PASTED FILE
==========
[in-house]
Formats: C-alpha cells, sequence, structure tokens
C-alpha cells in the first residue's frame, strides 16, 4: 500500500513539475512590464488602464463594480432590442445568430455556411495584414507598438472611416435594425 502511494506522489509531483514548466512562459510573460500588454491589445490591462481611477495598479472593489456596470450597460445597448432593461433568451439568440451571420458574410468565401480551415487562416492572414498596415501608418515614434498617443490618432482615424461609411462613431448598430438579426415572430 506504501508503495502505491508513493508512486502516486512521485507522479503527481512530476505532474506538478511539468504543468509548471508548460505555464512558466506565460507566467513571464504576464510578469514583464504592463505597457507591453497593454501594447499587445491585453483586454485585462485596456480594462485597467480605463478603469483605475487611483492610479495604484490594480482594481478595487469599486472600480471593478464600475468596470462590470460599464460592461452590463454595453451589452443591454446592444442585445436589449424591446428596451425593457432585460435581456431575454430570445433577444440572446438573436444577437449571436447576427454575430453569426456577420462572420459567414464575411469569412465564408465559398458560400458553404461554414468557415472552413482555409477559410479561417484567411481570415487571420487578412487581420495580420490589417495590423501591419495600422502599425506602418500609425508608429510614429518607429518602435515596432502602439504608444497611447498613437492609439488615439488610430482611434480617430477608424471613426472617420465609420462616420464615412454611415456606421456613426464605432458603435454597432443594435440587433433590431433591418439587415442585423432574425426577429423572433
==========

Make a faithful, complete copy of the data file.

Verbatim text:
[in-house]
Formats: C-alpha cells, sequence, structure tokens
C-alpha cells in the first residue's frame, strides 16, 4: 500500500513539475512590464488602464463594480432590442445568430455556411495584414507598438472611416435594425 502511494506522489509531483514548466512562459510573460500588454491589445490591462481611477495598479472593489456596470450597460445597448432593461433568451439568440451571420458574410468565401480551415487562416492572414498596415501608418515614434498617443490618432482615424461609411462613431448598430438579426415572430 506504501508503495502505491508513493508512486502516486512521485507522479503527481512530476505532474506538478511539468504543468509548471508548460505555464512558466506565460507566467513571464504576464510578469514583464504592463505597457507591453497593454501594447499587445491585453483586454485585462485596456480594462485597467480605463478603469483605475487611483492610479495604484490594480482594481478595487469599486472600480471593478464600475468596470462590470460599464460592461452590463454595453451589452443591454446592444442585445436589449424591446428596451425593457432585460435581456431575454430570445433577444440572446438573436444577437449571436447576427454575430453569426456577420462572420459567414464575411469569412465564408465559398458560400458553404461554414468557415472552413482555409477559410479561417484567411481570415487571420487578412487581420495580420490589417495590423501591419495600422502599425506602418500609425508608429510614429518607429518602435515596432502602439504608444497611447498613437492609439488615439488610430482611434480617430477608424471613426472617420465609420462616420464615412454611415456606421456613426464605432458603435454597432443594435440587433433590431433591418439587415442585423432574425426577429423572433